Dear Mr President,
I don’t care about the fragile egos of the prima donnas in the Washington Press Corps, but I’m afraid I think you should. Is it that hard to spoil them just a little bit? I know they’re annoying and ask a lot of stupid, lazy, trivial, and irrelevant questions and I know that half the time, when they do ask one worth answering seriously, they can’t comprehend it when you answer in detail. I understand why you think you don’t need them. But you really do.
You need them to shut up and stop whining about their hurt feelings. You need them to listen up and pay attention and stop talking over you, as it were, that is, stop reporting what they’ve told each other over lunch what you really meant and what you really think and what it all means. You need them to actually want to do their jobs and report the news. And to do that, you have to make them feel like insiders. They think of themselves as players. They believe their reporting has influence---not on their general readers and viewers, whom they only care about as discrete clicks, but with the real insiders and players.
The sense of being insiders and players they don’t get from you they get from Republicans who are only to happy to indulge their vanities and inflate their egos simply by pretending to like them.
So, please, Mr President, coddle them a little. Do a little spoiling. You don’t have to pretend to like them. Just pretend to think they matter.
Just so the rest of us can hear what you’re saying without having to strain to listen through their preening and their pouting and their carping and kvetching and their sulking and their whining.
PS I could go on and on but, as usual, Charles Pierce is ahead of me and quite willing to go on and on in his own distinctive idiom, although he’s addressing the prima donnas themselves and not annoying the President with his rants: “Jaysus, will these people never stop whining?”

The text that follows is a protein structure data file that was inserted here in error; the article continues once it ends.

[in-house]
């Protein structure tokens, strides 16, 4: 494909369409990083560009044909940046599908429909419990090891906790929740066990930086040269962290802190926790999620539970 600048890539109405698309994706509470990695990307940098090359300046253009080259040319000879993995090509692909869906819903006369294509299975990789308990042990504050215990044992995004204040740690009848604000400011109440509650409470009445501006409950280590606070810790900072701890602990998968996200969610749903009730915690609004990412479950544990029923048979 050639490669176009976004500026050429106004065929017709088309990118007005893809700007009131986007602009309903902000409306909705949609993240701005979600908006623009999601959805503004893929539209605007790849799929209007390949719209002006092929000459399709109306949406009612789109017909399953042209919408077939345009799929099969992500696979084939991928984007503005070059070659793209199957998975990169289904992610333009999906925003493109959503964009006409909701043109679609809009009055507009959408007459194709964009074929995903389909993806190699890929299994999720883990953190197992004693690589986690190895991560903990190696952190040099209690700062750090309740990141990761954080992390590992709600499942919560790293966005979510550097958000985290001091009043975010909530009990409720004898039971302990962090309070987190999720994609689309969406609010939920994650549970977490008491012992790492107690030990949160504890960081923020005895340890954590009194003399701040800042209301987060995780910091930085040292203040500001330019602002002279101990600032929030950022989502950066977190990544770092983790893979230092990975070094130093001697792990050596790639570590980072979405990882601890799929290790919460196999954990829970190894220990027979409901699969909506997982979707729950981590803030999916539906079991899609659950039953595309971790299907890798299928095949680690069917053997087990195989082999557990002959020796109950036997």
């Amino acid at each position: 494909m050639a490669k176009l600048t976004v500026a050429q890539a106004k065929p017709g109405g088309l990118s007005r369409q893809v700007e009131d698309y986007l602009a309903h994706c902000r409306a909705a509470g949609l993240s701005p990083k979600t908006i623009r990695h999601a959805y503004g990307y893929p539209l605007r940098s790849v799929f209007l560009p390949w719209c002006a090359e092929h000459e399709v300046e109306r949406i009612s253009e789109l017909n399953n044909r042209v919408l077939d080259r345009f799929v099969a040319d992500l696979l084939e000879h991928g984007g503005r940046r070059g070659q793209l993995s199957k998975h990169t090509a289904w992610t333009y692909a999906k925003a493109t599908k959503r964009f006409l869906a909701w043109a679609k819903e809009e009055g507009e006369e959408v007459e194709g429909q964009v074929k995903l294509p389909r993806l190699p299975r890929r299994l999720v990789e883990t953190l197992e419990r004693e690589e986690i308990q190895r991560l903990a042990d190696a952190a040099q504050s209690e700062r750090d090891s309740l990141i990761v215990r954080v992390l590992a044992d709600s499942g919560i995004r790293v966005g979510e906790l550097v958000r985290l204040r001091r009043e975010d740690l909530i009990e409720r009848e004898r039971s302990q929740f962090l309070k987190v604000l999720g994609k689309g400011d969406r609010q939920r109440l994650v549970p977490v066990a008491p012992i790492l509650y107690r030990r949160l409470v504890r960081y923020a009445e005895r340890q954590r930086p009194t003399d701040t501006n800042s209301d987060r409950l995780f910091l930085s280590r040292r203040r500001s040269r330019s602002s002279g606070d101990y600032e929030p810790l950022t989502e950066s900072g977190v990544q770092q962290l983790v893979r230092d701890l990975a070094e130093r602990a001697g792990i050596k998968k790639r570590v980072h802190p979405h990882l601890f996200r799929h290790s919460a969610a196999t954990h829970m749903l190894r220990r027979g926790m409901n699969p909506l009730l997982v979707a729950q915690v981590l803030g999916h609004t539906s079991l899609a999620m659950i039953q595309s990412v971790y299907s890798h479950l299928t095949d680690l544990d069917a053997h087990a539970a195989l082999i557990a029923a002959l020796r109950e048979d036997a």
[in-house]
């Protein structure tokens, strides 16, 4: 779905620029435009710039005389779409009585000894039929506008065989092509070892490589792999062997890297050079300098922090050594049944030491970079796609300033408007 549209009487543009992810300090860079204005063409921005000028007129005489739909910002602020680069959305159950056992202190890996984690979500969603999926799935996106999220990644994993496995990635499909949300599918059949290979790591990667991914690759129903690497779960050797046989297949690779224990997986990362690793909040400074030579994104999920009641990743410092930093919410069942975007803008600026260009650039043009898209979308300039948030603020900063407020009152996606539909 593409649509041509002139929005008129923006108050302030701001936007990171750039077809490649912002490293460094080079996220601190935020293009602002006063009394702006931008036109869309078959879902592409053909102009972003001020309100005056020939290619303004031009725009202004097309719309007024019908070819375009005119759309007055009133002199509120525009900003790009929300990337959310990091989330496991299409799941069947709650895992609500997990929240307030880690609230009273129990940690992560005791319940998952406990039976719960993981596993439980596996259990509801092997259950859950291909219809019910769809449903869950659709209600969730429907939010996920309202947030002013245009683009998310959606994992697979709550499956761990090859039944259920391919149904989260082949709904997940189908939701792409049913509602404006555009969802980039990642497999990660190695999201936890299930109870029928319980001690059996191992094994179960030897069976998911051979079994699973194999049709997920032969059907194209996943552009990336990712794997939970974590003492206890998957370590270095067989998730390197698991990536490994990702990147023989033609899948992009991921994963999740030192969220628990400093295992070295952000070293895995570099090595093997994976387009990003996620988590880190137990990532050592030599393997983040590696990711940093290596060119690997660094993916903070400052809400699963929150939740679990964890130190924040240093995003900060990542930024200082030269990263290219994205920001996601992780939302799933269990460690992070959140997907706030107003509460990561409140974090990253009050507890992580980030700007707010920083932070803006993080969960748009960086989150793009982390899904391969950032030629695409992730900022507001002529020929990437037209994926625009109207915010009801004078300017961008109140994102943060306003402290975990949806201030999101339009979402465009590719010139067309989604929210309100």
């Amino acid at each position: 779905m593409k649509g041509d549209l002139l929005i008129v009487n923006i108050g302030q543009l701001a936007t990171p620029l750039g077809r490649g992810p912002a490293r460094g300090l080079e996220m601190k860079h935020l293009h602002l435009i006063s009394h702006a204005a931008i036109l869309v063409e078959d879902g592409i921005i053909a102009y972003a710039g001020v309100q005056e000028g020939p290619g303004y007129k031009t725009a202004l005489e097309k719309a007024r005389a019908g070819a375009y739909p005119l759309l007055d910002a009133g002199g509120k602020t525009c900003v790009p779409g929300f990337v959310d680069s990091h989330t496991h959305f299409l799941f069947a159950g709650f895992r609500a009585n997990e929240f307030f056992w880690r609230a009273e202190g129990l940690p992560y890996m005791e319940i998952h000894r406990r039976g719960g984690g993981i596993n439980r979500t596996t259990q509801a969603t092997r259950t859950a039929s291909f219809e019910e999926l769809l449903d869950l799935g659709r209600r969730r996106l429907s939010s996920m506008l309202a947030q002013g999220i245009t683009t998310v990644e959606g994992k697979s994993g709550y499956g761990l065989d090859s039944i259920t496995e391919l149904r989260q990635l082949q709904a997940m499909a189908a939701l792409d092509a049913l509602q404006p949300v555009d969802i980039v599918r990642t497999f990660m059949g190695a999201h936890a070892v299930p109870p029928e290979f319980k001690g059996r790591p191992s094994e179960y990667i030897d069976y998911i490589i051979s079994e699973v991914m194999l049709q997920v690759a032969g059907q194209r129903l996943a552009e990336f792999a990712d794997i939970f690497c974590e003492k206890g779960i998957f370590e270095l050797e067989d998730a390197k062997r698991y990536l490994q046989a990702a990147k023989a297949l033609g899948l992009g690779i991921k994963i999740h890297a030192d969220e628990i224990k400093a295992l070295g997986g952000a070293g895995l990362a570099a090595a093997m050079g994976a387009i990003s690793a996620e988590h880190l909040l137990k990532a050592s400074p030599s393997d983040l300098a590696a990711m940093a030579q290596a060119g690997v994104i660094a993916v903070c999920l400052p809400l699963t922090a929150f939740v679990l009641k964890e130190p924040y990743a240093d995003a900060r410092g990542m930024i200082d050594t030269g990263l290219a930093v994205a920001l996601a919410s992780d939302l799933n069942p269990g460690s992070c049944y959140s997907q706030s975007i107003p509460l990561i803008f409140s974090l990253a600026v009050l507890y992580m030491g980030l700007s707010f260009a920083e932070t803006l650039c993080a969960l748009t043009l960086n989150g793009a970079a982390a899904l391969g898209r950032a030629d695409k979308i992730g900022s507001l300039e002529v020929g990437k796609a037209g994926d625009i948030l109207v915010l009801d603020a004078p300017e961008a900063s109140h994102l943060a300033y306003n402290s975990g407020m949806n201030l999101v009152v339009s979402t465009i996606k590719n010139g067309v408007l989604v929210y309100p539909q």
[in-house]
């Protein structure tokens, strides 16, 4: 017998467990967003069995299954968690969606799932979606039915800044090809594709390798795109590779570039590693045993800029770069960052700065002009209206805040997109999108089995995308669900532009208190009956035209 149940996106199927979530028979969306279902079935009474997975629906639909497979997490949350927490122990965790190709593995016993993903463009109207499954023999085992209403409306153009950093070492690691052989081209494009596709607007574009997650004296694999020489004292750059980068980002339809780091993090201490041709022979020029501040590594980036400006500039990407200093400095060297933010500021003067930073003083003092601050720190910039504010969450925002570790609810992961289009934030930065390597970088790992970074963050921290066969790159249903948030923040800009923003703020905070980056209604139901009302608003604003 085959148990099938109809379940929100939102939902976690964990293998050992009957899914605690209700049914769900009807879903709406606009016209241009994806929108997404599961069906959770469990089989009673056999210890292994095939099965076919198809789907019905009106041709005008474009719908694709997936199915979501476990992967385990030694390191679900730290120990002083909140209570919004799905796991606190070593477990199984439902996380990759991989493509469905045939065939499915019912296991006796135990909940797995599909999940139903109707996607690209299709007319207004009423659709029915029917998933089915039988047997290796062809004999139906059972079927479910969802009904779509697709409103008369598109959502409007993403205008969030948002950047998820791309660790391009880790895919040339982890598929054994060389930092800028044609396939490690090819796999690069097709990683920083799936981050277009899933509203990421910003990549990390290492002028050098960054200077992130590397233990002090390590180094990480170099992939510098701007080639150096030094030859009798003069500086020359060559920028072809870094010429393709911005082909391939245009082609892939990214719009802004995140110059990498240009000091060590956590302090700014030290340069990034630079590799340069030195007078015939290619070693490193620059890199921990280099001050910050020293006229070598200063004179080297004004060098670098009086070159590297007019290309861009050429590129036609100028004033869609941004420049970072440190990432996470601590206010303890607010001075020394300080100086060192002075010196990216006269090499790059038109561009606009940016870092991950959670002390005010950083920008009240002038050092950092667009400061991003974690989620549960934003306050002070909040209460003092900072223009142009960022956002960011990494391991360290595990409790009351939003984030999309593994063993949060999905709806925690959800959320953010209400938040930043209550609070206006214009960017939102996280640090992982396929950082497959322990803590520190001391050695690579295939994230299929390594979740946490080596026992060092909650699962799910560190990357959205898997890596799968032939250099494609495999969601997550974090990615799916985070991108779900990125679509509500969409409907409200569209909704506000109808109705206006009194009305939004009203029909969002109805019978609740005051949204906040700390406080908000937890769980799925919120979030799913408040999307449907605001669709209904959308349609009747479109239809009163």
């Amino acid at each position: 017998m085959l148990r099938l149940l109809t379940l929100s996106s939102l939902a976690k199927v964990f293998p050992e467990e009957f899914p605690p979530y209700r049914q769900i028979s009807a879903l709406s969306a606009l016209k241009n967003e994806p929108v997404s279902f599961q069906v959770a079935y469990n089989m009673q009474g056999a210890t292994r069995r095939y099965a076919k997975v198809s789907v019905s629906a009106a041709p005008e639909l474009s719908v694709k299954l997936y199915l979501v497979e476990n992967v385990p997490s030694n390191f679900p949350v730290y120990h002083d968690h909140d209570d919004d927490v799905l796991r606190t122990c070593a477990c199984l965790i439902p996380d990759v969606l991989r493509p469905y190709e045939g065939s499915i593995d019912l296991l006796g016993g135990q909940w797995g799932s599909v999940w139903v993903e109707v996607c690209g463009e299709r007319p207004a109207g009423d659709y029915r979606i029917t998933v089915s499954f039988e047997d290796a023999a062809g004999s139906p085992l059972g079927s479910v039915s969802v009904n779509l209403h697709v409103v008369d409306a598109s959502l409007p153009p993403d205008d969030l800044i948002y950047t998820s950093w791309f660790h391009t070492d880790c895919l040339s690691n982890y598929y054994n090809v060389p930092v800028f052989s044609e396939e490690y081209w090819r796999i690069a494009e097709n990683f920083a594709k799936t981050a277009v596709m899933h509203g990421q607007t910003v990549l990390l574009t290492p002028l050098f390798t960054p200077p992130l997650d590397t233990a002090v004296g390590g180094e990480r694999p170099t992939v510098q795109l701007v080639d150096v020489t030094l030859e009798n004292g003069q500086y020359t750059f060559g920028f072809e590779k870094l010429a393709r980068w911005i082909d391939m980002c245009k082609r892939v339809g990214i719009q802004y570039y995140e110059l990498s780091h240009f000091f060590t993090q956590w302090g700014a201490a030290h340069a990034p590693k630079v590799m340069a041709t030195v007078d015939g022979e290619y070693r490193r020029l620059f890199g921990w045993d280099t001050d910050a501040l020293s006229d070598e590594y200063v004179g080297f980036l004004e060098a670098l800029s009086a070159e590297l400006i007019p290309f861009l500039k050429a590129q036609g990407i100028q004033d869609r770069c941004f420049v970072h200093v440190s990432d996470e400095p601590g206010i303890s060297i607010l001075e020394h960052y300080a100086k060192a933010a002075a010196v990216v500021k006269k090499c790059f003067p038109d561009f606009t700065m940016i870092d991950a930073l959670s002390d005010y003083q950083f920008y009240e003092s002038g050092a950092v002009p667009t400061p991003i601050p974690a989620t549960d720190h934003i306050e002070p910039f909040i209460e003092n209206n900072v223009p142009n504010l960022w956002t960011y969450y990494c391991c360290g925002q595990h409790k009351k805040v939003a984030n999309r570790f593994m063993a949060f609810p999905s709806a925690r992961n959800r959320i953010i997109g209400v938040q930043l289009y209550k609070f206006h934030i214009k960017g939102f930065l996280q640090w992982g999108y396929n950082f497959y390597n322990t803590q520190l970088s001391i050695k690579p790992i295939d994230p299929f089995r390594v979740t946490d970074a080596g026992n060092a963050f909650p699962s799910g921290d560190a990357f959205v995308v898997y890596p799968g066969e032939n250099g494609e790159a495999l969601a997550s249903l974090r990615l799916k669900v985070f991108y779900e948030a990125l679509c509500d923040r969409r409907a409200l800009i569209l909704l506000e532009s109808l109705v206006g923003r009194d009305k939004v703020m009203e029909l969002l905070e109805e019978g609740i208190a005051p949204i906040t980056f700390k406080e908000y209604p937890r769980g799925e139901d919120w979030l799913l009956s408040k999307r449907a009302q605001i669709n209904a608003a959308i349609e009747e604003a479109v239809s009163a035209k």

And precisely how is my ability "to independently monitor" what the government is doing compromised by the fact that [Insert name of press corps prima donna here] doesn't get a glimpse of Millionnaire X in his tux, bending over the shrimp tray and staring down the blouse of the server?…
Let me share a lesson I have learned from my time as a sportswriter. Are you sitting down? Pens at the ready? OK, here it comes.
NOBODY GIVES A FCK!!!!!!!!!!!!!!!!!
Trust me. I know from lack of access. I know from unhelpful media liaisons. But here's the thing. Your audience simply doesn't care. Your audience expects you to work around it, and to inform it anyway. There's something else I learned in clubhouses and locker rooms, too: your subjects, be they nose tackles or presidents, have no obligation to make your lives easier. (For a master class in this basic truth, I refer you to Professor B. Belichick, Route 1, Foxborough, MA.) The obligation runs one way -- you to the public. And, by the way, if your complaints about access affect your coverage of the administration in other areas, you are unprofessional and should be fired.